Forget China’s spy balloon; military UFO incidents are far more intriguing
Marik von Rennenkampff, Opinion Contributor
A suspected Chinese surveillance balloon’s meandering, days-long overflight of the United States ignited a media frenzy. But the Pentagon, secretly aware of China’s global spy balloon effort thanks to a new focus on UFOs, quickly deemed the balloon harmless. According to officials, the airship did not pose a significant intelligence risk, offering Beijing only “limited additive value” beyond the data it collects from satellites.
For one, the balloon’s lumbering pace allowed U.S. officials to protect against the collection of sensitive information. Moreover, according to a U.S. official, “we were able to study and scrutinize the balloon and its equipment, which has been valuable.” Military and intelligence agencies may also have fed the balloon false information, rendering any data it collected worthless.
Of course, an analysis of the balloon’s wreckage may ultimately shed more light on its capabilities. But for now, the Great Hullaballoon of 2023 appears to be more diplomatic brinksmanship than intelligence coup.
Far more intriguing – and deserving of the intense media scrutiny afforded China’s ill-fated balloon – are U.S. military encounters with mysterious flying objects exhibiting seemingly extraordinary technology.
Take, for example, the 2004 “Tic Tac” incident, which continues to perplex the U.S. government. Over the course of several days, a Navy warship’s state-of-the-art radar tracked mysterious targets descending from high altitudes at extreme velocities. Controllers ultimately directed two fighter jets to intercept one of the perplexing radar contacts.
Just above an area of roiling whitewater amid an otherwise calm sea, four naval aviators observed a strange object with no wings, control surfaces or means of propulsion maneuvering in jaw-dropping ways. The mysterious craft then darted off at extraordinary speeds shortly after a Top Gun-trained squadron commander chased it. The apparent physics- and aerodynamics-defying performance left the stunned aircrew believing that the object “was not from this world.”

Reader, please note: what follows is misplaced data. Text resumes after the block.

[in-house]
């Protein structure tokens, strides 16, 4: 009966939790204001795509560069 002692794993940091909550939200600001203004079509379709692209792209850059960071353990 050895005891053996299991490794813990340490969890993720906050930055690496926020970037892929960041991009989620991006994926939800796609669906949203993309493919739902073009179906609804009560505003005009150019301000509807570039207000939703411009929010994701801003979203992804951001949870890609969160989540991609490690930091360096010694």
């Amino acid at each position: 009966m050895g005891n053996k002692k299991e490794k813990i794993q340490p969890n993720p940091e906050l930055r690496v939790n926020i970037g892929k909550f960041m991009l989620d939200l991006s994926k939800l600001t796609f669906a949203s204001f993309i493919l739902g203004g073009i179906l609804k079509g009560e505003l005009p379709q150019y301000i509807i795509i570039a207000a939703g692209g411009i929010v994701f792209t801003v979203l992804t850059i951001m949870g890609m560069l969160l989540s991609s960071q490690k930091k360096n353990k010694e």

A follow-on flight captured a “Tic Tac”-shaped craft on video. Applying basic math, UFO sleuths convincingly rule out prosaic explanations – such as a distant jet – for the mysterious object seen in the video.
Moreover, infrared footage of the craft, in conjunction with a simple, garage-style experiment that accounts for the position of the sun, make a robust case that the “Tic Tac” object appeared precisely as described by the four aviators who observed it visually.
This begs an obvious question: How does an object with no wings or apparent means of propulsion fly at tens of thousands of feet, let alone accelerate instantaneously to hypersonic velocities?
Beyond a brief segment on CBS News’s “60 Minutes” and a smattering of coverage in mainstream outlets, the media remains strikingly silent on the apparent physics-defying capabilities of the “Tic Tac” object. But if everyday citizens, utilizing basic trigonometry and simple experiments, can verify aviators’ descriptions of the mysterious craft, where is the grounded, objective media analysis that such an extraordinary incident demands?
Moreover, in August 2022, an ex-fighter pilot with nearly four decades of flight experience reported an alarming incident in the same area as the 2004 encounter. Despite striking similarities with the “Tic Tac” incident, the 2022 encounter garnered only paltry journalistic attention.
The media frenzy catalyzed by China’s suspected surveillance balloon stands in stark contrast to news outlets’ predilection for glossing over incredible reports by credible observers.
In 2014 and 2015, for example, at least 50 to 60 naval aviators flying off the U.S. East Coast observed unknown craft exhibiting extraordinary capabilities on a daily basis.